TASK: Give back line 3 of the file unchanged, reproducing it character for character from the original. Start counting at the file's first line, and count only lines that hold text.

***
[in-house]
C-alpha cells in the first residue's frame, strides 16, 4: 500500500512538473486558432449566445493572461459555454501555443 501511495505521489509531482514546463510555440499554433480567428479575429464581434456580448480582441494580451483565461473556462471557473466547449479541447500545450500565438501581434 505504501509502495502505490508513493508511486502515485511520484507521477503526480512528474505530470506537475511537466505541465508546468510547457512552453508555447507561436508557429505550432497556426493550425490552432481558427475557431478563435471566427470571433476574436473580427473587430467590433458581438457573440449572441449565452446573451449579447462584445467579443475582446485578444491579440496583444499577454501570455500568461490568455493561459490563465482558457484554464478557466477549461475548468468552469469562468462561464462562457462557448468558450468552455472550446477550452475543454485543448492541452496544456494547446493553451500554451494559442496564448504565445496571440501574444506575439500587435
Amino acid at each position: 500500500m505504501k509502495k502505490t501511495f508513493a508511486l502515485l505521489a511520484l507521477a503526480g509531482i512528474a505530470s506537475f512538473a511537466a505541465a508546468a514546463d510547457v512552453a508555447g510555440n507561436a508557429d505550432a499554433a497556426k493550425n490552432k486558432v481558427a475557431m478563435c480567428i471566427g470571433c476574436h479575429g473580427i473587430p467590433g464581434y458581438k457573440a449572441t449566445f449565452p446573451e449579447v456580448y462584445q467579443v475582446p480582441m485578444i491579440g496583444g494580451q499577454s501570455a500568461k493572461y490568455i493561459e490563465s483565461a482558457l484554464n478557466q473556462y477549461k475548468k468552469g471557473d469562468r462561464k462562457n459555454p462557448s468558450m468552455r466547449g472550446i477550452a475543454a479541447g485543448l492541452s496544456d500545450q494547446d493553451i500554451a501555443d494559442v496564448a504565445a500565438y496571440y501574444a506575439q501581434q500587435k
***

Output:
Amino acid at each position: 500500500m505504501k509502495k502505490t501511495f508513493a508511486l502515485l505521489a511520484l507521477a503526480g509531482i512528474a505530470s506537475f512538473a511537466a505541465a508546468a514546463d510547457v512552453a508555447g510555440n507561436a508557429d505550432a499554433a497556426k493550425n490552432k486558432v481558427a475557431m478563435c480567428i471566427g470571433c476574436h479575429g473580427i473587430p467590433g464581434y458581438k457573440a449572441t449566445f449565452p446573451e449579447v456580448y462584445q467579443v475582446p480582441m485578444i491579440g496583444g494580451q499577454s501570455a500568461k493572461y490568455i493561459e490563465s483565461a482558457l484554464n478557466q473556462y477549461k475548468k468552469g471557473d469562468r462561464k462562457n459555454p462557448s468558450m468552455r466547449g472550446i477550452a475543454a479541447g485543448l492541452s496544456d500545450q494547446d493553451i500554451a501555443d494559442v496564448a504565445a500565438y496571440y501574444a506575439q501581434q500587435k